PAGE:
Studiensammlung 3: Partnerwahl, Bärte, Weibliche Chefs und schulische Leistungen


Attitudes toward heroic and nonheroic physical risk takers as mates and as friends

Several hypotheses about attitudes toward risk takers, derived from costly signaling theory (CST), were tested. Male and female participants evaluated the attractiveness of risk takers compared with risk avoiders as potential mates, and as potential same-sex friends, in 21 different scenarios. Both females and males preferred heroic physical risk takers as mates, with the preference being stronger for females. Contrary to predictions, for nonheroic physical risks (such as risky sports), both males and females preferred risk avoiders over risk takers as mates. However, for same-sex friends, males significantly preferred nonheroic physical risk takers, whereas females preferred risk avoiders. It was concluded that insofar as nonheroic risk taking by males is a costly signal, the signal is directed more toward fellow males than toward females. Preferences for risk takers were positively correlated with reported self risk-taking tendencies, but the correlation was significantly higher for friends than for mates for both heroic and nonheroic physical risks. In a second study, both males and females accurately predicted the opposite sex’s preferences for heroic risk takers as mates. However, males failed to predict females’ preferences for nonheroic physical risk avoiders. Both males and females underestimated the opposite sex’s preferences for drug risk avoiders.



Do Women Prefer Female Bosses?
• In two US datasets, female job satisfaction is lower under female supervision.
• Male job satisfaction is unaffected by the gender of the boss.
• The results remain after controlling for a host of relevant observable factors.
• Notably the results also persist after controlling for worker-in-job fixed effects.

The participation of women in the labor force has grown significantly over the past 50 years, and with this, women are increasingly holding managerial and supervisory positions. Yet little is known about how female supervisors impact employee well-being. Using two distinct datasets of US workers, we provide previously undocumented evidence that women are less satisfied with their jobs when they have a female boss. Male job satisfaction, by contrast, is unaffected. Crucially our study is able to control for individual worker fixed effects and to identify the impact of a change in supervisor gender on worker well-being without other alterations in the worker’s job.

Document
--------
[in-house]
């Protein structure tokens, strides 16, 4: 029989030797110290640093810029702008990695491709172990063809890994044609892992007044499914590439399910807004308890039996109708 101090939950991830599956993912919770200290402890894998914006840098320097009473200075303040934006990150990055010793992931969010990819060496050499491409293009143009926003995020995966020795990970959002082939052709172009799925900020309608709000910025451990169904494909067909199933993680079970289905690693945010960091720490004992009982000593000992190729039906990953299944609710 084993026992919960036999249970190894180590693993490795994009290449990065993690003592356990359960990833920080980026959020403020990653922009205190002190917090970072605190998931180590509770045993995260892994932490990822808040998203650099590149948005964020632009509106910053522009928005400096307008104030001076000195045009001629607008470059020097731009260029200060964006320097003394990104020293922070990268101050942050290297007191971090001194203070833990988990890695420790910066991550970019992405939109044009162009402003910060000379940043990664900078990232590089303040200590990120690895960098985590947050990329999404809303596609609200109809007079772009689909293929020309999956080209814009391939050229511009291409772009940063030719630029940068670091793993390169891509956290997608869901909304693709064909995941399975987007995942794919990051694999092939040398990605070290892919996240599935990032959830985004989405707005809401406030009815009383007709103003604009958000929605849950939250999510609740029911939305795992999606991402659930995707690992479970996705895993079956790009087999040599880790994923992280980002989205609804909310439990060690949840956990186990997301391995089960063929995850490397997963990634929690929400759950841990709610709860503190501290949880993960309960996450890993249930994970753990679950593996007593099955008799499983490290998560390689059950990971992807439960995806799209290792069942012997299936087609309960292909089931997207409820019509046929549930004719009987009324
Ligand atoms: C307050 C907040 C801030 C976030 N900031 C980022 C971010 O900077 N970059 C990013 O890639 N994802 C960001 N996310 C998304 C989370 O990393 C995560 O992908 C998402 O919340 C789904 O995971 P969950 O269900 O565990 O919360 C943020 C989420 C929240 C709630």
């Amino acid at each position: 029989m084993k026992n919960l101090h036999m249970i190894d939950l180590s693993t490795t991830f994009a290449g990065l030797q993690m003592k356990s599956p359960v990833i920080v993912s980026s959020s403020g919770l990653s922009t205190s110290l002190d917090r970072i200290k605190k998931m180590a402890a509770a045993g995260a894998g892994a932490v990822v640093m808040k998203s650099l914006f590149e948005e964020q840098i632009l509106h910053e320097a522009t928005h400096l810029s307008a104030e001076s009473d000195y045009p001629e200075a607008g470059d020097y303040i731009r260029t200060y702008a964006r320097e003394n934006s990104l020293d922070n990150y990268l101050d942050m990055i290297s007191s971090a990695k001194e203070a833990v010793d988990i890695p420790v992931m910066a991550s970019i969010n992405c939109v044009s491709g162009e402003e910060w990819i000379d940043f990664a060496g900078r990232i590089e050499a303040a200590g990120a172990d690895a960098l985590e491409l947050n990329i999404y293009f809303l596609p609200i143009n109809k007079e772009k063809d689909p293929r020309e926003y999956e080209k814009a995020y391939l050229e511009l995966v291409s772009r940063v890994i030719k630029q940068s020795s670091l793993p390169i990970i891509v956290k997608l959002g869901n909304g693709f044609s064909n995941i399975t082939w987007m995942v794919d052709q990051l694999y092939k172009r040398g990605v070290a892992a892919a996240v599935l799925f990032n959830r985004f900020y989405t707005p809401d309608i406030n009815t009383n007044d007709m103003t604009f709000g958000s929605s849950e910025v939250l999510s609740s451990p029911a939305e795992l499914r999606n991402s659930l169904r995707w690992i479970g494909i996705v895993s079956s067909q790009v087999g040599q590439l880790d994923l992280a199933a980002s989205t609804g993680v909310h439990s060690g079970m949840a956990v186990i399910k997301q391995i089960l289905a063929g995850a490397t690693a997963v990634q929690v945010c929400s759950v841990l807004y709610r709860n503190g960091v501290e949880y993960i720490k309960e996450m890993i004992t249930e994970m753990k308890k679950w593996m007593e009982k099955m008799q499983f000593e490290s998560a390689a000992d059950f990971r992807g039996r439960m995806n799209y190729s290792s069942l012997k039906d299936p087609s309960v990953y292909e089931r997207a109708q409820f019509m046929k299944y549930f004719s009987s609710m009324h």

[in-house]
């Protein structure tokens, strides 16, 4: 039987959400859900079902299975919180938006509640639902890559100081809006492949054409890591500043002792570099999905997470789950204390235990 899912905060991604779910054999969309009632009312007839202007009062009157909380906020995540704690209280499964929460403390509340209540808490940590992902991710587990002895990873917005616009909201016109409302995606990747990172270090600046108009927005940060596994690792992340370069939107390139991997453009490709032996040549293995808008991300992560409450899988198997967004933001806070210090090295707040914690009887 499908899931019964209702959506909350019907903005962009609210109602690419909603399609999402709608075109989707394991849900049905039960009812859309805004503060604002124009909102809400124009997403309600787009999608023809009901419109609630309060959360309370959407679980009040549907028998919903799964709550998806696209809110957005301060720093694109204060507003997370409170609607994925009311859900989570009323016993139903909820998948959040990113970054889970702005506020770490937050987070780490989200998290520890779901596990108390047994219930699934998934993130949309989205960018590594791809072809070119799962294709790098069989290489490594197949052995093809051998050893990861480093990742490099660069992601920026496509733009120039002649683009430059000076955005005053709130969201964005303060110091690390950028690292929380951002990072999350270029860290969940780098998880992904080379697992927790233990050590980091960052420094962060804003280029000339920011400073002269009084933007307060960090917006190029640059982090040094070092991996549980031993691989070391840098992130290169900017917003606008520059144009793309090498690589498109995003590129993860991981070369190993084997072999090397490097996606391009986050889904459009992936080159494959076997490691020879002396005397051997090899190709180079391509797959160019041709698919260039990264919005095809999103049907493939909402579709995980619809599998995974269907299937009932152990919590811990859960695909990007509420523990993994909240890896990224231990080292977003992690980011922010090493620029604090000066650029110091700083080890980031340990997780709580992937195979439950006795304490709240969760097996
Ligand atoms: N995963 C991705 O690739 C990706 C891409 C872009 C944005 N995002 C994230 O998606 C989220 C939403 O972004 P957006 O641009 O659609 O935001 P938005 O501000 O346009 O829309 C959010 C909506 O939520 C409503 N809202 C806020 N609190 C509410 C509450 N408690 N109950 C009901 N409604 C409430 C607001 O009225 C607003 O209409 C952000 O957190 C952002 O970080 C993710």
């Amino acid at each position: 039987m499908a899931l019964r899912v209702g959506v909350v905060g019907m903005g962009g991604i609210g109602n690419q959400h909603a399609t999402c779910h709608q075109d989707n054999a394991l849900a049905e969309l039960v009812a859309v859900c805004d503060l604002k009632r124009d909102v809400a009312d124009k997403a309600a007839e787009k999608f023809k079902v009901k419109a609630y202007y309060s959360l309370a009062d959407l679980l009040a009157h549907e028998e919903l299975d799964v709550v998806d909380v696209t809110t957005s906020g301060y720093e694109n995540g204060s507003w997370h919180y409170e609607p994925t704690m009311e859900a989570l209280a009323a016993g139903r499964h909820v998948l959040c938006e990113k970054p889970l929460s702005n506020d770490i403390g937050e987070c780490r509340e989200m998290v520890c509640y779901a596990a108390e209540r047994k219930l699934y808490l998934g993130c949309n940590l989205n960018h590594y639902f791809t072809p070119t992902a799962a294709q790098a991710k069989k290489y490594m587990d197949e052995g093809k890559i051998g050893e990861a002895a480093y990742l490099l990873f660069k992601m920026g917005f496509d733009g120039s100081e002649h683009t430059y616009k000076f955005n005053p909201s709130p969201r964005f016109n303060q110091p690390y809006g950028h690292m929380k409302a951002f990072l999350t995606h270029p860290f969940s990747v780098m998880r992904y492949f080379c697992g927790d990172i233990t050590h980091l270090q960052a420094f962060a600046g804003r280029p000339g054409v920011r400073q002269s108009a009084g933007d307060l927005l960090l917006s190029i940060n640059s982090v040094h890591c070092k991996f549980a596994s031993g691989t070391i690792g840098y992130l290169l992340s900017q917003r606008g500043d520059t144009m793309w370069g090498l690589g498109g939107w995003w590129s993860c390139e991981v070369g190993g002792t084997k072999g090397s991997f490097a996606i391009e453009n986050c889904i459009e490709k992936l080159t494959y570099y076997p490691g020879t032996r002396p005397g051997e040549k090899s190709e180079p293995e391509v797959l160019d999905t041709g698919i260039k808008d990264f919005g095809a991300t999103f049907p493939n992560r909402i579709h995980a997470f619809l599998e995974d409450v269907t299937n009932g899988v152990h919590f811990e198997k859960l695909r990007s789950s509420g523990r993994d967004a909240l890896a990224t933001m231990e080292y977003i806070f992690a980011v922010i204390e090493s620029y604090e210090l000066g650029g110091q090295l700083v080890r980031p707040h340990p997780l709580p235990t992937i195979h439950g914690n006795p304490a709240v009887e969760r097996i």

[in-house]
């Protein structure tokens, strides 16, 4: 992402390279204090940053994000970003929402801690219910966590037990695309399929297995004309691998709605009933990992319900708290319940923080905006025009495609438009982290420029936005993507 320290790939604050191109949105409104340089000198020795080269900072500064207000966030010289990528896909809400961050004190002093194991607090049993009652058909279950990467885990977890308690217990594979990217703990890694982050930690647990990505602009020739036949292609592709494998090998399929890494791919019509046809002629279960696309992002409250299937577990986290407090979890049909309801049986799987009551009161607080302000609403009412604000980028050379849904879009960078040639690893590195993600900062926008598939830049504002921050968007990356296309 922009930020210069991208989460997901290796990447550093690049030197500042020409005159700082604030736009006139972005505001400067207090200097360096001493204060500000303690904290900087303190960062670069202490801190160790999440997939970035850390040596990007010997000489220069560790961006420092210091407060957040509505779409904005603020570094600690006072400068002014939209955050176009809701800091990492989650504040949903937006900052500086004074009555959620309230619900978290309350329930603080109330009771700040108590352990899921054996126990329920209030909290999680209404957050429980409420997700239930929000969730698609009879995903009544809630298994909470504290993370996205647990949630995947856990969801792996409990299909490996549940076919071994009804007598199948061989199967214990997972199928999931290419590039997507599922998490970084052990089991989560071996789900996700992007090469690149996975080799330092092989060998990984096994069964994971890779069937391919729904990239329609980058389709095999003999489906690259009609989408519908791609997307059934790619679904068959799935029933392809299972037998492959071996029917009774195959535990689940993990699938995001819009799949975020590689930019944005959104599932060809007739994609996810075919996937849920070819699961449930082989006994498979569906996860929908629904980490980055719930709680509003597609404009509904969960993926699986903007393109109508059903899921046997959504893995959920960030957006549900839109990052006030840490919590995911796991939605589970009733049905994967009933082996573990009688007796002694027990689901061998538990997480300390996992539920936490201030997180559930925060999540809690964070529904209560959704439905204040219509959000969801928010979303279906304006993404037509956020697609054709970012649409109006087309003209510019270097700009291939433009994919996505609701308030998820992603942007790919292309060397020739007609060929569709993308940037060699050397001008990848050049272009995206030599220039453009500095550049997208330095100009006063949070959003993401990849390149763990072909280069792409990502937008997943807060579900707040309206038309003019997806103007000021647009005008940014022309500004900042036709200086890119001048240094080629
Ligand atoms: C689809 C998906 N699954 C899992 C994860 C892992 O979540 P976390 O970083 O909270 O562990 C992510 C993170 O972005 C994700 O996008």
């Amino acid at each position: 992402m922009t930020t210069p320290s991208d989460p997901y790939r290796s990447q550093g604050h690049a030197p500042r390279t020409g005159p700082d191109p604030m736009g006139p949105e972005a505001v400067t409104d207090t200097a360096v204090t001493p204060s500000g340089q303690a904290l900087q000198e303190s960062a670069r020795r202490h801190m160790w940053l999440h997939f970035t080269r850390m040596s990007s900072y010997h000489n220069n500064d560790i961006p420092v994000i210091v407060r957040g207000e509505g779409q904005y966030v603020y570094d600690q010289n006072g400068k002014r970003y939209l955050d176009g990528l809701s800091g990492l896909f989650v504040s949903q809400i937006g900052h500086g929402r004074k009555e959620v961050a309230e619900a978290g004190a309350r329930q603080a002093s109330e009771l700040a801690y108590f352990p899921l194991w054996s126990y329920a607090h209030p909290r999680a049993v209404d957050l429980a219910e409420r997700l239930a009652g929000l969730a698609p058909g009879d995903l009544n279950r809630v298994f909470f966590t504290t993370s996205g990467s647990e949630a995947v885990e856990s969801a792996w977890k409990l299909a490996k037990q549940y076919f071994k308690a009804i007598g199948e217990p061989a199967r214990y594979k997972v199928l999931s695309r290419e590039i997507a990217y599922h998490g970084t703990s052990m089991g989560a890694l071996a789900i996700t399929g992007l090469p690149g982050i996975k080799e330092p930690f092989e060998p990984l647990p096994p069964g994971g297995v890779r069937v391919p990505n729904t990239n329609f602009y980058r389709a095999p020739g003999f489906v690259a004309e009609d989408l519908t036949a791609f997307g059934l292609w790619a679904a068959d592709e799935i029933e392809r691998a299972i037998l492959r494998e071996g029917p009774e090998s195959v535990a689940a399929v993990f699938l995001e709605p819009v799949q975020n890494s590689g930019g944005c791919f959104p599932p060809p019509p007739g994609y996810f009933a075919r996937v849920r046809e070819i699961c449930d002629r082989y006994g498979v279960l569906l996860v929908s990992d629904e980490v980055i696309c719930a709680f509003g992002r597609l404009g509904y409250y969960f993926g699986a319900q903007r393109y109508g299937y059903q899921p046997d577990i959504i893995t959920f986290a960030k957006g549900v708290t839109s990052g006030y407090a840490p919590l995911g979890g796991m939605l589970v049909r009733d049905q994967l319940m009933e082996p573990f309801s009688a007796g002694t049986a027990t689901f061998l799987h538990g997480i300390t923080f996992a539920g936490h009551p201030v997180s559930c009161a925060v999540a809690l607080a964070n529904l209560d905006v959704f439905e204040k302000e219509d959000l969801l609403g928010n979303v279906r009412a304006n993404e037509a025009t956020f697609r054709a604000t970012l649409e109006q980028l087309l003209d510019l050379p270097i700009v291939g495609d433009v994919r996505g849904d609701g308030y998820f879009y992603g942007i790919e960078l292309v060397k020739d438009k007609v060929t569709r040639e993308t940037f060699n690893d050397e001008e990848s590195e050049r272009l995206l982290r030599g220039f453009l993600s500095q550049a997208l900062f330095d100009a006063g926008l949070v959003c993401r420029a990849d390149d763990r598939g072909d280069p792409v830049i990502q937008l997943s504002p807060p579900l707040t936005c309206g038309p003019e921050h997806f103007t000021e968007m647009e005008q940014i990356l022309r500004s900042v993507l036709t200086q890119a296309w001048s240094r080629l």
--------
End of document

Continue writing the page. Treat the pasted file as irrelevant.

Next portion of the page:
Gender-Role Portrayals in Television Advertising Across the Globe

Although there are numerous studies on gender-role portrayals in television advertising, comparative designs are clearly lacking. With content analytical data from a total of 13 Asian, American, and European countries, we study the stereotypical depiction of men and women in television advertisements. Our sample consists of 1755 ads collected in May 2014. Analyzing the gender of the primary character and voiceover, as well as the age, associated product categories, home- or work setting, and the working role of the primary character, we concluded that gender stereotypes in TV advertising can be found around the world. A multilevel model further showed that gender stereotypes were independent of a country’s gender indices, including Hofstede’s Masculinity Index, GLOBE’s Gender Egalitarianism Index, the Gender-related Development Index, the Gender Inequality Index, and the Global Gender Gap Index. These findings suggest that gender stereotyping in television advertising does not depend on the gender equality prevalent in a country. The role of a specific culture in shaping gender stereotypes in television advertising is thus smaller than commonly thought.


Mars, Venus, or Earth? Sexism and the Exaggeration of Psychological Gender Differences
Few studies have examined how people perceive psychological gender differences despite the practical importance of these perceptions for everyday life. In three studies, we examined whether there is a positive association between sexism and the tendency to exaggerate psychological gender differences. Study 1 demonstrated that the more strongly men endorsed hostile sexism and the more strongly women endorsed hostile or benevolent sexism, the larger they perceived gender differences to be across a broad range of psychological traits. Study 2 documented that the more strongly people endorsed hostile or benevolent sexism, the more likely they were to exaggerate the size of gender differences. In Studies 1 and 2, women perceived gender differences to be larger than did men, after accounting for sexism. Finally, Study 3 showed that increasing (decreasing) the perceived size of gender differences predicts corresponding increases (decreases) in sexism. These results support relevant theory, which argues that differentiation between genders underlies sexist ideologies, and they may inform future intervention studies that aim to reduce sexism by targeting exaggerated gender beliefs. Discussion highlights the proposed connection between sexism and the belief that “men are from Mars and women are from Venus”.